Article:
Rural Florida has its share of charming small towns and quaint family farms. Some of the smaller tourist attractions (with apologies to my friend Lisa De Pasquale, who suggested this myth to debunk) play into the biggest Southern stereotypes – just look for your local alligator wrestler next time you’re down there.
I’m proud to claim Florida for the South – well, except for Gainesville. I’ll never claim the Gators.
5. Southerners Have No Redeemable Culture.
For many people outside the South, Southern culture begins with Green Acres and ends with Honey Boo-Boo. Viewing Southern culture through the lens of lowest-common-denominator sitcoms and variety shows fits the narrative that Southerners are uncultured hicks. My aunt, who moved to Seattle from Atlanta in her mid-twenties, tells the story of a neighbor in the early '80s who was surprised to hear that we have museums in Georgia!
Such ignorant views of Southern culture (whether intentional or not) overlook the South’s immense contributions to high culture and pop culture alike. The Southern literary tradition spans from Flannery O'Connor to William Faulkner to Alice Walker to Pat Conroy to Lee Smith and includes playwrights like Tennessee Williams. Southern music ranges from Elvis Presley to Al Green to Hank Williams (Sr., Jr., and III) to R.E.M. to the Atlanta Symphony Orchestra -- not to mention a thriving film and television industry based in the South.
Southern culture is so much more than the lowest common denominator, and thankfully plenty of us down here are working hard to prove it.
4. Southerners Don't Want Anything To Do With Outsiders.
For some reason, there’s a prevailing belief that Southerners are hostile toward outsiders. I imagine that this particular misconception probably originated during Reconstruction, when “carpetbaggers” and other Northern busybodies saw fit to punish the defeated South for the sins of slavery.
The well-worn phrase “Southern hospitality” doesn't merely apply to our neighbors. Throughout the South we've grown accustomed to making the most of the tourism business, from high profile destinations in and around bigger cities to smaller niche tours specializing in show business, historical homes, or the haunted South. Many areas around the South also actively court bigger businesses from all over the world.
Come visit us down here in the South. We’d love to see y’all!
3. Southerners Are Nothing But Ignorant Hicks.
Remember the idiotic Euro-techno hit song (and video) “Cotton Eye Joe” by Rednex? I was in college when that piece of trash came out, and I was appalled by the portrayal of hillbillies in overalls and straw hats spitting tobacco juice all over the place. I remember thinking, “Is this what they really think of us?”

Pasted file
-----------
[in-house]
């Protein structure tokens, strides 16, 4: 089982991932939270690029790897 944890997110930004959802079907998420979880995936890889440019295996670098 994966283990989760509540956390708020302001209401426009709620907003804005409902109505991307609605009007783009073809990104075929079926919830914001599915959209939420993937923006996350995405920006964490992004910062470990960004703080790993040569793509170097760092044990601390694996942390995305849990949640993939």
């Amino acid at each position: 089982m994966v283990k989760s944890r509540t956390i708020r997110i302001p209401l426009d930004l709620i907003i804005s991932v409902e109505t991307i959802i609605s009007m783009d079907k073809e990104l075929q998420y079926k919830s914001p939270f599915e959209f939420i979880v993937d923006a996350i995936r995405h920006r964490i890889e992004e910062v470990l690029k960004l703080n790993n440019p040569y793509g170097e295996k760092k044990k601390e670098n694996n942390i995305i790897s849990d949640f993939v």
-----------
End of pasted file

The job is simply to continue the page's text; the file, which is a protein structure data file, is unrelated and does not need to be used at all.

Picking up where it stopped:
Sadly, there’s a certain misperception of Southerners, especially those in rural areas, that’s not too far from that these days. Bill Maher referred to the 2012 presidential primaries in Alabama and Mississippi as “Toothless Tuesday.”
So it’s true that we have our hillbillies down here – and they all seem to have reality shows – but the South is a vibrant region full of professionals, artists, entrepreneurs, and hipsters – boy, do we have a lot of hipsters. Those who look down on us as a bunch of hicks don’t know what they’re talking about.
2. Our Accents -- That's Right, I Used The Plural -- Are All The Same.
I could write so much on this subject -- in fact, I already have. We can place the blame for Hollywood Southern accents at the feet of lazy casting directors and clueless dialect coaches. The fact of the matter is that there are more than one or two Southern accents, and they're as varied as the people who speak them.
Interestingly enough, many linguists argue that the accents in the South most closely resemble the accents of their ancestral homelands -- English, Celtic, and even Canadian French, in the case of the Cajun accents -- than any other American dialects. Check out the video above featuring professor and former dialect coach David Stern (Hollywood must have fired him because his accents were too good), and listen to the audio clip at this link to get an idea of the origins of our beautiful Southern accents.
Oh, and brace yourself, because -- to paraphrase the late, great Southern treasure Lewis Grizzard: "God talks like we do."
1. Southerners Are All Racists.
We Southerners have traveled a long, difficult road when it comes to race relations, and we've had to atone for a multitude of sins when it comes to the specter of racism. But the truth is, the acts of racism that occur in the South these days are isolated and rare.
In many ways, much of the South has grown to fit the melting pot ideal the Founding Fathers set. As Glen Browder wrote in 2012, "...the southern people generally live their lives without constant, dominating thoughts about white supremacy." It says a lot about how far the South has come since the days of segregation that the Supreme Court struck down the sections of the Voting Rights Act of 1965 that stood to punish the South the most.
Don't get me wrong - race is still a touchy subject all over the country, but I'm proud to say that we're not a region of backward, racist hicks.